However the Pirates left Pittsburgh and became the short-lived Philadelphia Quakers in 1930, due to issues related to the Great Depression and the failure to find a replacement for the aging Duquesne Gardens. Shortly afterwards a second version of the Yellow Jackets returned to Pittsburgh after Schooley re-acquired the team. This team competed in the International Hockey League from 1930 to 1932 and were dormant for a year before competing in the X-Games in 1934-35.[9] John H. Harris then purchased the team in 1932.

1920 U.S Hockey team[edit]

In 1920, Schooley became the manager of the U.S. Olympic Hockey Team. As manager of the Olympic squad, he had full power to select the players for the team.[10] Schooley knew the Pittsburgh players well enough and also evaluated other players from both Boston and St. Paul, when they were at the Duquesne Gardens for games in early to mid-March. On March 16, 1920 he named his team. Forwards: Joe McCormick, Larry McCormick and Herb Drury of Pittsburgh; Frank " Moose" Goheen and Anthony Conroy of St. Paul; and George Geran and Frank Synott of Boston. Defensemen: Irving Small and Leon Tuck of Boston; and Ed Fitzgerald of St. Paul. Goaltenders: Raymond Bonney of Pittsburgh[11] and Cyril Weidenborner of St. Paul. Schooley later named Joe McCormick from Pittsburgh as the team's captain.[12]

However $15,000 was still need to fund the team's trip to Antwerp, so Schooley used the Duquesne Gardens as the source of the funds. His intent was to play two series of two games each against “worthy” opponents at the Gardens. The first series on March 22–23 would be against the Winnipegs, while an opponent remained to be named for March 29–30 games. All money beyond the guarantee paid to the visitors and “bare overhead expenses” would go to the Olympic team.[12]

Even though Schooley formed the team and managed them up until they left for the Games, he did represent them during the Olympics. Three days before the team was to depart for Antwerp to begin Olympic play, the New York Post reported that Schooley had resigned as manager amid rumors of unspecified friction, which he denied. He cited a family illness as the reason. Schooley was then succeeded by Corneilus Fellows. Whatever the reason for Schooley’s departure, the Post commented with considerable justification that “the absence of the man who organized and coached the Olympiad team since its formation will be a distinct loss to the American team…”[13] The team that Schooley built, won a silver medal at the Antwerp Games.[14]

Media and politics[edit]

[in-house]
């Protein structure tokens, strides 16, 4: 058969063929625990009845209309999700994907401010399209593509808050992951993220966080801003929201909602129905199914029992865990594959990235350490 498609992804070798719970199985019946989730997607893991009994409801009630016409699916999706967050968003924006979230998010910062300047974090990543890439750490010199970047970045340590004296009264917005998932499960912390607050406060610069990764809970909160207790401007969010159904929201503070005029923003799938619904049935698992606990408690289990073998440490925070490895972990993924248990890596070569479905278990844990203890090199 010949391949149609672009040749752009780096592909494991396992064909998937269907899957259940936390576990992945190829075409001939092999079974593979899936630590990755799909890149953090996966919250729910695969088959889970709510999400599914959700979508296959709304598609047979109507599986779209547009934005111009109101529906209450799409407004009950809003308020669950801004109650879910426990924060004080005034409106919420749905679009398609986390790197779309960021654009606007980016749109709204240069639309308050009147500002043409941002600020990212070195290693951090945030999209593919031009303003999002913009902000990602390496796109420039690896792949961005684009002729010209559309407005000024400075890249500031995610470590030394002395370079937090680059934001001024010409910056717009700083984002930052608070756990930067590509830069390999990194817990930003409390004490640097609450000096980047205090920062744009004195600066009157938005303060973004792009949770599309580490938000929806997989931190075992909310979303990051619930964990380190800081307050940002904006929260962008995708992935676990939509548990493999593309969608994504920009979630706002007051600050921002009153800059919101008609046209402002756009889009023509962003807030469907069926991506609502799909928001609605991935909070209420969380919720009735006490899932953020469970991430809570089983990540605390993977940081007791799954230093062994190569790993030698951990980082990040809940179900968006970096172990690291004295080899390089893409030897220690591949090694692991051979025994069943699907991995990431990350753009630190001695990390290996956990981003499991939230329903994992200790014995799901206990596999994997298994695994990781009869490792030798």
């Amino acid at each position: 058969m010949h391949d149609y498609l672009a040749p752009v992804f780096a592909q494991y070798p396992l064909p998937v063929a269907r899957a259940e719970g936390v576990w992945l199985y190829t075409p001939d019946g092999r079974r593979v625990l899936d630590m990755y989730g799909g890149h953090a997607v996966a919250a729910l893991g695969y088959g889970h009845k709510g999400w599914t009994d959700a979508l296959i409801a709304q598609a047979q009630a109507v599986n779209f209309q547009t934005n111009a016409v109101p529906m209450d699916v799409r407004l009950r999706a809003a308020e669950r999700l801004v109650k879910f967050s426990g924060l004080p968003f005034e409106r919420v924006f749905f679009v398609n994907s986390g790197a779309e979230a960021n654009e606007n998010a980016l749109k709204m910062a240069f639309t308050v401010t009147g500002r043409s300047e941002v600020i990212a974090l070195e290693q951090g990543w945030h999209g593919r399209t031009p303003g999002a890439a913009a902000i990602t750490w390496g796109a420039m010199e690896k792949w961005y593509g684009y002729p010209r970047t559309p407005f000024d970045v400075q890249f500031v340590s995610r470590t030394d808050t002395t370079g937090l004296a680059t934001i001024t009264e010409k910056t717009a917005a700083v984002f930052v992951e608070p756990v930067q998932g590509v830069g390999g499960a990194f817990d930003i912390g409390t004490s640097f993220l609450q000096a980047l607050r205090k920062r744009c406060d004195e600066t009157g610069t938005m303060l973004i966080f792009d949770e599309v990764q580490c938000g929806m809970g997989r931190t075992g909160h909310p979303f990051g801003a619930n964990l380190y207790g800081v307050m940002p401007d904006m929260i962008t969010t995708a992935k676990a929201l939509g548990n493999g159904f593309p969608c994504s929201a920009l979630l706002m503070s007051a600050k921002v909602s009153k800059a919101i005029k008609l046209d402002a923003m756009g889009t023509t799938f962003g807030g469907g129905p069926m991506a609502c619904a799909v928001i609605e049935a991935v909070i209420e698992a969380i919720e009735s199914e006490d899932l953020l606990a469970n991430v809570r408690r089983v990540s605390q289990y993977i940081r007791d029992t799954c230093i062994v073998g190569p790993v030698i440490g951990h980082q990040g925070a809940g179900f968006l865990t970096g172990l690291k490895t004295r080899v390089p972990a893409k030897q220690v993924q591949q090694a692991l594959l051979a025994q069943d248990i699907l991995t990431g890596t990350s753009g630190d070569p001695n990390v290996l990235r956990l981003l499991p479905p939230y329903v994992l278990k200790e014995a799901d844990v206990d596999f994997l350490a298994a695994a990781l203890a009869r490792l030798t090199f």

It was during this time that he also became a reporter for the Pittsburgh Chronicle-Telegraph and the Gazette Times. After working on a few general assignments, Schooley was promoted to covering city politics. He soon became a member of the Republican Party and gained the backing of those politically active in the city and county. Political officials were impressed with his executive ability and his faculty of grasping political situations, leading Schooley to became the leading figure in several campaigns. He soon was put in charge of Joseph G. Armstrong's 1913 mayoral bid. Once Armstrong was elected mayor in 1914, Schooley was given the title "Secretary to the Mayor". However after a series of newspaper attacks against the Armstrong Administration, Schooley was transferred to the position of city clerk in charge of the Pittsburgh public works division.[1]

In 1917 Schooley became the campaign manager for Edward V. Babcock, who would go on to become Pittsburgh's mayor in 1918. After Babcock's victory, Schooley was made the city treasurer. He later became the superintendent for the city's bureau of recreation. In 1926, he helped elect John S. Fisher, Governor of Pennsylvania as well as assist Charles H. Kline in getting re-elected mayor of Pittsburgh. Schooley was then reappointed as the city's treasurer. However, he was forced from the Treasurer's Office in 1931, the result of a purchasing scandal. The failure of the Franklin Savings and Trust Company, brought forth an audit of the Treasurer's Office, since that office was in charge of distributing funds linked to the company. The audit revealed that the city's money was not protected by bonds, as required by law. Other irregularities soon developed which led to a jury indicitment of Schooley on embezzlement and misdemeanor charges. Schooley was then removed from office by Charles Kline, who himself was under fire for the scandal.

At the same time, Schooley became ill and was unable to even leave his home to attend his own trial. The hearing was postponed indefinitely and charges were still pending at the time of his death. He died at his home in Pittsburgh on November 13, 1933, surrounded by his friends and family.[1]

Notes[edit]

  1. ^ a b c d e f "Roy Schooley is Dead After Long Illness". Pittsburgh Post-Gazette. November 14, 1933. p. 1. 
  2. ^ "Members of the First Professional Portage Lakes Ice Hockey Teams". Cooper County Hockey History. Retrieved April 27, 2012. 
  3. ^ "New Referee Will Handle Hockey Here". Pittsburgh Pressdate=January 5, 1908. 
  4. ^ "Roy Schooley to Officiate". Pittsburgh Press. January 14, 1908. 
  5. ^ a b c Spence, Ron (September 10, 2008). "USAHA Hockey: Not a Parlour Game". Crashing the Goalie. 
  6. ^ "Schooley in Charge of Locals". Pittsburgh Press. December 5, 1922. 
  7. ^ Bouchette, Ed (May 2, 1999). "Ice Age". Pittsburgh Post-Gazette. 
  8. ^ Morrow, Don (Spring 1979). "Lionel Pretoria Conacher". Journal of Sports History 6 (1): 20–21. 
  9. ^ "1935-36 Pittsburgh Shamrocks (IHL)". Pittsburgh Hockey.net. Retrieved April 24, 2012. 
  10. ^ Klein, Jeff Z. (December 20, 2010). "Hockey Has Deep Roots in Pittsburgh". New York Times. 
  11. ^ Godin pg. 2
  12. ^ a b Godin pg. 3
  13. ^ Godin pg. 4
  14. ^ Godin pg. 10

References[edit]

  • Godin, Roger A. Facing the Falcons. Manitoba Hockey Hall of Fame. Retrieved April 27, 2012.